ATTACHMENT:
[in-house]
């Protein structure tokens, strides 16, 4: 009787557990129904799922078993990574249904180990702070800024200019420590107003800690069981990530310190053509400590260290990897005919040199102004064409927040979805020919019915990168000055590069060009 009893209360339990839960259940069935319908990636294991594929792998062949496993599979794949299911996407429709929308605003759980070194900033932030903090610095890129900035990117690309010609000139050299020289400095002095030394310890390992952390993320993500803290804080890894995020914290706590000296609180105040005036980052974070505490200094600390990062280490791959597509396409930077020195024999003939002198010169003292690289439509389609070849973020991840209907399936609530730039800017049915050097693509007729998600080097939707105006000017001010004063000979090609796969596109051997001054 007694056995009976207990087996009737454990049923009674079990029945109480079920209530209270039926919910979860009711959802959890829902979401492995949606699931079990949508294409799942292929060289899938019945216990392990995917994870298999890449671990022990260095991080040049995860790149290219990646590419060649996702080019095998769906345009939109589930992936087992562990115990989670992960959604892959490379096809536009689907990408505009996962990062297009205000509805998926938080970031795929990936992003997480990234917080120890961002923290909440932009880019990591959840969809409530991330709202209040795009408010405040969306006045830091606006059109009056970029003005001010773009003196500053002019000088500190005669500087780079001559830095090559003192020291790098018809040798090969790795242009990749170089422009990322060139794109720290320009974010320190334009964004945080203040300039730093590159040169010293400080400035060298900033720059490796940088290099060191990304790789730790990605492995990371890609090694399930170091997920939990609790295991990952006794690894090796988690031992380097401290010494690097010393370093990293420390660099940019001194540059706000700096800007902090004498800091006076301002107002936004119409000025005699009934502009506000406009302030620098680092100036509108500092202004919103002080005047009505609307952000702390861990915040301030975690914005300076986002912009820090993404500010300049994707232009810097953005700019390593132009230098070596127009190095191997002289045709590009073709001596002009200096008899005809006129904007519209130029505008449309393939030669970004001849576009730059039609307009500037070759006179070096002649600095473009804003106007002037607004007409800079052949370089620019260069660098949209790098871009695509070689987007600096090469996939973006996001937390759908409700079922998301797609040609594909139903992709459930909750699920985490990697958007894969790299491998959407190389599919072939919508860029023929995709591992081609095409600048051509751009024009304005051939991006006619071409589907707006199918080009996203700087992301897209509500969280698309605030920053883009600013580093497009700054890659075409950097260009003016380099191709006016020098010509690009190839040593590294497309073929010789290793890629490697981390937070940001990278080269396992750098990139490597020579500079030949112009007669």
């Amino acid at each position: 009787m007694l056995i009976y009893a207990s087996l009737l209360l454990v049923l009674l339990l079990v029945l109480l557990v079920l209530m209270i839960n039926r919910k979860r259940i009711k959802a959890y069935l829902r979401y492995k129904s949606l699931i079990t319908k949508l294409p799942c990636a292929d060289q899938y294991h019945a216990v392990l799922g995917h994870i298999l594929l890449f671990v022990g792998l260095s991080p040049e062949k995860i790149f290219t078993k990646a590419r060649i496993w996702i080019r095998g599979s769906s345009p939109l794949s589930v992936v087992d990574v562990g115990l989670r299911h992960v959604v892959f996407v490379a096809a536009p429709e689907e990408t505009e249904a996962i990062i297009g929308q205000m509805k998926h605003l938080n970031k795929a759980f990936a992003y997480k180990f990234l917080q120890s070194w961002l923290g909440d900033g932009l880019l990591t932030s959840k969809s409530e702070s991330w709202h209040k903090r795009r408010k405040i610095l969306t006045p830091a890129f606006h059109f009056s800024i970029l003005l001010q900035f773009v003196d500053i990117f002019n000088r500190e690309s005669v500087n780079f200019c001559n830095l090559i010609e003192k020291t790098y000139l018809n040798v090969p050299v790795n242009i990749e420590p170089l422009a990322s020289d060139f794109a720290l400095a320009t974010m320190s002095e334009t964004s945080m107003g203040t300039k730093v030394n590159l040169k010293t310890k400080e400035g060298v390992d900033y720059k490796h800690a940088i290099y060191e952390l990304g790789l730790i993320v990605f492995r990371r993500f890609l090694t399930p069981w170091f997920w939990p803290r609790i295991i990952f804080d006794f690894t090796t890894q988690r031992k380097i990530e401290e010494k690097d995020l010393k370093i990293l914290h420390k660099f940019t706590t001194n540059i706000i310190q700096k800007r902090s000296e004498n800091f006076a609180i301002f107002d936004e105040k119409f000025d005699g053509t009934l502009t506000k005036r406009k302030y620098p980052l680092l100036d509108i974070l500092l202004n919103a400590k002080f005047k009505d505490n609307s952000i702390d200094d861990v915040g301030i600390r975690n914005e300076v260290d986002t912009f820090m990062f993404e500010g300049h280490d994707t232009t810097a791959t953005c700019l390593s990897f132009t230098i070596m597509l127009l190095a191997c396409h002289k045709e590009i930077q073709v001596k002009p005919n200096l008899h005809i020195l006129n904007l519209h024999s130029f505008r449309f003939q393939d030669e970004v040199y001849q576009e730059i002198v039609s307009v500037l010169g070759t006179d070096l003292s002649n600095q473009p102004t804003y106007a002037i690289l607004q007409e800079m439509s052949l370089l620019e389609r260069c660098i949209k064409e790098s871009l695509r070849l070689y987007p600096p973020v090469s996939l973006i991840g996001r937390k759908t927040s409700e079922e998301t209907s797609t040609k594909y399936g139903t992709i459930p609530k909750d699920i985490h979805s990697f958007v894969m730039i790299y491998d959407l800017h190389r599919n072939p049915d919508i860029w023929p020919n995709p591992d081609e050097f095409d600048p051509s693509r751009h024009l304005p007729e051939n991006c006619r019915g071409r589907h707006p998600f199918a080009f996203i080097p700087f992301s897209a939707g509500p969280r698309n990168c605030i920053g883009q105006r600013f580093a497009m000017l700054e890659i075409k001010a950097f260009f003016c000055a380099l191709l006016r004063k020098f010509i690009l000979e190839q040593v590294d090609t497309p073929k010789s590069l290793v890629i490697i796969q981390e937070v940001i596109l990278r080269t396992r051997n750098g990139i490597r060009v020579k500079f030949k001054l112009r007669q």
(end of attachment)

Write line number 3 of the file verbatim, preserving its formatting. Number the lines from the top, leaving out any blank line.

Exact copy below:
């Amino acid at each position: 009787m007694l056995i009976y009893a207990s087996l009737l209360l454990v049923l009674l339990l079990v029945l109480l557990v079920l209530m209270i839960n039926r919910k979860r259940i009711k959802a959890y069935l829902r979401y492995k129904s949606l699931i079990t319908k949508l294409p799942c990636a292929d060289q899938y294991h019945a216990v392990l799922g995917h994870i298999l594929l890449f671990v022990g792998l260095s991080p040049e062949k995860i790149f290219t078993k990646a590419r060649i496993w996702i080019r095998g599979s769906s345009p939109l794949s589930v992936v087992d990574v562990g115990l989670r299911h992960v959604v892959f996407v490379a096809a536009p429709e689907e990408t505009e249904a996962i990062i297009g929308q205000m509805k998926h605003l938080n970031k795929a759980f990936a992003y997480k180990f990234l917080q120890s070194w961002l923290g909440d900033g932009l880019l990591t932030s959840k969809s409530e702070s991330w709202h209040k903090r795009r408010k405040i610095l969306t006045p830091a890129f606006h059109f009056s800024i970029l003005l001010q900035f773009v003196d500053i990117f002019n000088r500190e690309s005669v500087n780079f200019c001559n830095l090559i010609e003192k020291t790098y000139l018809n040798v090969p050299v790795n242009i990749e420590p170089l422009a990322s020289d060139f794109a720290l400095a320009t974010m320190s002095e334009t964004s945080m107003g203040t300039k730093v030394n590159l040169k010293t310890k400080e400035g060298v390992d900033y720059k490796h800690a940088i290099y060191e952390l990304g790789l730790i993320v990605f492995r990371r993500f890609l090694t399930p069981w170091f997920w939990p803290r609790i295991i990952f804080d006794f690894t090796t890894q988690r031992k380097i990530e401290e010494k690097d995020l010393k370093i990293l914290h420390k660099f940019t706590t001194n540059i706000i310190q700096k800007r902090s000296e004498n800091f006076a609180i301002f107002d936004e105040k119409f000025d005699g053509t009934l502009t506000k005036r406009k302030y620098p980052l680092l100036d509108i974070l500092l202004n919103a400590k002080f005047k009505d505490n609307s952000i702390d200094d861990v915040g301030i600390r975690n914005e300076v260290d986002t912009f820090m990062f993404e500010g300049h280490d994707t232009t810097a791959t953005c700019l390593s990897f132009t230098i070596m597509l127009l190095a191997c396409h002289k045709e590009i930077q073709v001596k002009p005919n200096l008899h005809i020195l006129n904007l519209h024999s130029f505008r449309f003939q393939d030669e970004v040199y001849q576009e730059i002198v039609s307009v500037l010169g070759t006179d070096l003292s002649n600095q473009p102004t804003y106007a002037i690289l607004q007409e800079m439509s052949l370089l620019e389609r260069c660098i949209k064409e790098s871009l695509r070849l070689y987007p600096p973020v090469s996939l973006i991840g996001r937390k759908t927040s409700e079922e998301t209907s797609t040609k594909y399936g139903t992709i459930p609530k909750d699920i985490h979805s990697f958007v894969m730039i790299y491998d959407l800017h190389r599919n072939p049915d919508i860029w023929p020919n995709p591992d081609e050097f095409d600048p051509s693509r751009h024009l304005p007729e051939n991006c006619r019915g071409r589907h707006p998600f199918a080009f996203i080097p700087f992301s897209a939707g509500p969280r698309n990168c605030i920053g883009q105006r600013f580093a497009m000017l700054e890659i075409k001010a950097f260009f003016c000055a380099l191709l006016r004063k020098f010509i690009l000979e190839q040593v590294d090609t497309p073929k010789s590069l290793v890629i490697i796969q981390e937070v940001i596109l990278r080269t396992r051997n750098g990139i490597r060009v020579k500079f030949k001054l112009r007669q």